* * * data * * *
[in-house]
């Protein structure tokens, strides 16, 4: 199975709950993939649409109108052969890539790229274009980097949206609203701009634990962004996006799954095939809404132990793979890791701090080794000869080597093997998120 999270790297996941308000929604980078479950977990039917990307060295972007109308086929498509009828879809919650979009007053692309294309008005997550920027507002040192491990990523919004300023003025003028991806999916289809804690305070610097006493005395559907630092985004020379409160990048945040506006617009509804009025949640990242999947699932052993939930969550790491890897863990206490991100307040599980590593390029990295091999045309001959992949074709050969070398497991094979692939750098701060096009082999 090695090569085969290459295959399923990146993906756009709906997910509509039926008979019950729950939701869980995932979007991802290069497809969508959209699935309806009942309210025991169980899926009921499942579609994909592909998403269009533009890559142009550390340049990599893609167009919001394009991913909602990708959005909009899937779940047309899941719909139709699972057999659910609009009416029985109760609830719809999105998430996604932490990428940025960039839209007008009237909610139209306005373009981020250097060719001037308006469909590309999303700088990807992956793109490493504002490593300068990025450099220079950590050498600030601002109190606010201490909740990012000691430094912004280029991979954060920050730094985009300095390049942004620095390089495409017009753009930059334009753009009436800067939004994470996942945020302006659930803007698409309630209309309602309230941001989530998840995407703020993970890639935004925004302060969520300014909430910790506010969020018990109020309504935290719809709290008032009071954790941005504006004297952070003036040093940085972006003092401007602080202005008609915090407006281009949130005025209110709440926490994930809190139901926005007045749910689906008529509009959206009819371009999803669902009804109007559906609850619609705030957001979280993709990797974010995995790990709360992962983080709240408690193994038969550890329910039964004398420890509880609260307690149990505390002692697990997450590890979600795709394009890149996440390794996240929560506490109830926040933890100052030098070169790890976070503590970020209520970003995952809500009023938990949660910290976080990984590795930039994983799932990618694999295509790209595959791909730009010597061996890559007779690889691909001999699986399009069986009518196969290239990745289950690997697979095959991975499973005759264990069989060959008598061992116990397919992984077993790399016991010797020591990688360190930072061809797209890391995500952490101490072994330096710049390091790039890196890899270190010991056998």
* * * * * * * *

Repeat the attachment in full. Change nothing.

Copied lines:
[in-house]
């Protein structure tokens, strides 16, 4: 199975709950993939649409109108052969890539790229274009980097949206609203701009634990962004996006799954095939809404132990793979890791701090080794000869080597093997998120 999270790297996941308000929604980078479950977990039917990307060295972007109308086929498509009828879809919650979009007053692309294309008005997550920027507002040192491990990523919004300023003025003028991806999916289809804690305070610097006493005395559907630092985004020379409160990048945040506006617009509804009025949640990242999947699932052993939930969550790491890897863990206490991100307040599980590593390029990295091999045309001959992949074709050969070398497991094979692939750098701060096009082999 090695090569085969290459295959399923990146993906756009709906997910509509039926008979019950729950939701869980995932979007991802290069497809969508959209699935309806009942309210025991169980899926009921499942579609994909592909998403269009533009890559142009550390340049990599893609167009919001394009991913909602990708959005909009899937779940047309899941719909139709699972057999659910609009009416029985109760609830719809999105998430996604932490990428940025960039839209007008009237909610139209306005373009981020250097060719001037308006469909590309999303700088990807992956793109490493504002490593300068990025450099220079950590050498600030601002109190606010201490909740990012000691430094912004280029991979954060920050730094985009300095390049942004620095390089495409017009753009930059334009753009009436800067939004994470996942945020302006659930803007698409309630209309309602309230941001989530998840995407703020993970890639935004925004302060969520300014909430910790506010969020018990109020309504935290719809709290008032009071954790941005504006004297952070003036040093940085972006003092401007602080202005008609915090407006281009949130005025209110709440926490994930809190139901926005007045749910689906008529509009959206009819371009999803669902009804109007559906609850619609705030957001979280993709990797974010995995790990709360992962983080709240408690193994038969550890329910039964004398420890509880609260307690149990505390002692697990997450590890979600795709394009890149996440390794996240929560506490109830926040933890100052030098070169790890976070503590970020209520970003995952809500009023938990949660910290976080990984590795930039994983799932990618694999295509790209595959791909730009010597061996890559007779690889691909001999699986399009069986009518196969290239990745289950690997697979095959991975499973005759264990069989060959008598061992116990397919992984077993790399016991010797020591990688360190930072061809797209890391995500952490101490072994330096710049390091790039890196890899270190010991056998």